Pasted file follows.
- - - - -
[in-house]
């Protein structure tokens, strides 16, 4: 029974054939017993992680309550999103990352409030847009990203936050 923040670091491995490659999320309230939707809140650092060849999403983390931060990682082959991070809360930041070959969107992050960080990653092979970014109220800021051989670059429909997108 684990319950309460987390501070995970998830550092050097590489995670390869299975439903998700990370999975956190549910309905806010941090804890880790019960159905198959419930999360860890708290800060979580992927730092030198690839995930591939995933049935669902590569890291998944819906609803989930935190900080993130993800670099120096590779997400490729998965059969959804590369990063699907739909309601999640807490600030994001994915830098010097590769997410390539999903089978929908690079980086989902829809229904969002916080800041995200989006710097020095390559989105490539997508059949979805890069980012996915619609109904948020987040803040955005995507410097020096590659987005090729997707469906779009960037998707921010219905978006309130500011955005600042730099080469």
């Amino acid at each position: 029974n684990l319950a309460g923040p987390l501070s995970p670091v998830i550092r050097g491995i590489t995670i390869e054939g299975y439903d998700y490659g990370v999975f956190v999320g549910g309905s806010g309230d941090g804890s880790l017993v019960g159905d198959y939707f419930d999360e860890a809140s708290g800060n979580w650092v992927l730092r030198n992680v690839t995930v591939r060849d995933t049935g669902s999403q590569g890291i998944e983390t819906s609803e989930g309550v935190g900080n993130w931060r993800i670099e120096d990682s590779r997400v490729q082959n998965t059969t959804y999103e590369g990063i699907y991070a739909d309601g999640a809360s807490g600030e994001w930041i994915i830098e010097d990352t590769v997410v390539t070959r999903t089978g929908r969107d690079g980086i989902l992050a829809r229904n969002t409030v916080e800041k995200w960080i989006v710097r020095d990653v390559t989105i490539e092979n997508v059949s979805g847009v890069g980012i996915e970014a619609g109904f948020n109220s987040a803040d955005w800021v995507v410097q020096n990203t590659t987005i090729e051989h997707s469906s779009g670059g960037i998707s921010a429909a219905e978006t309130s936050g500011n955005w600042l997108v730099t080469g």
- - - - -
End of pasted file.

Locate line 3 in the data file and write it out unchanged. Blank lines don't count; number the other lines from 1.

């Amino acid at each position: 029974n684990l319950a309460g923040p987390l501070s995970p670091v998830i550092r050097g491995i590489t995670i390869e054939g299975y439903d998700y490659g990370v999975f956190v999320g549910g309905s806010g309230d941090g804890s880790l017993v019960g159905d198959y939707f419930d999360e860890a809140s708290g800060n979580w650092v992927l730092r030198n992680v690839t995930v591939r060849d995933t049935g669902s999403q590569g890291i998944e983390t819906s609803e989930g309550v935190g900080n993130w931060r993800i670099e120096d990682s590779r997400v490729q082959n998965t059969t959804y999103e590369g990063i699907y991070a739909d309601g999640a809360s807490g600030e994001w930041i994915i830098e010097d990352t590769v997410v390539t070959r999903t089978g929908r969107d690079g980086i989902l992050a829809r229904n969002t409030v916080e800041k995200w960080i989006v710097r020095d990653v390559t989105i490539e092979n997508v059949s979805g847009v890069g980012i996915e970014a619609g109904f948020n109220s987040a803040d955005w800021v995507v410097q020096n990203t590659t987005i090729e051989h997707s469906s779009g670059g960037i998707s921010a429909a219905e978006t309130s936050g500011n955005w600042l997108v730099t080469g």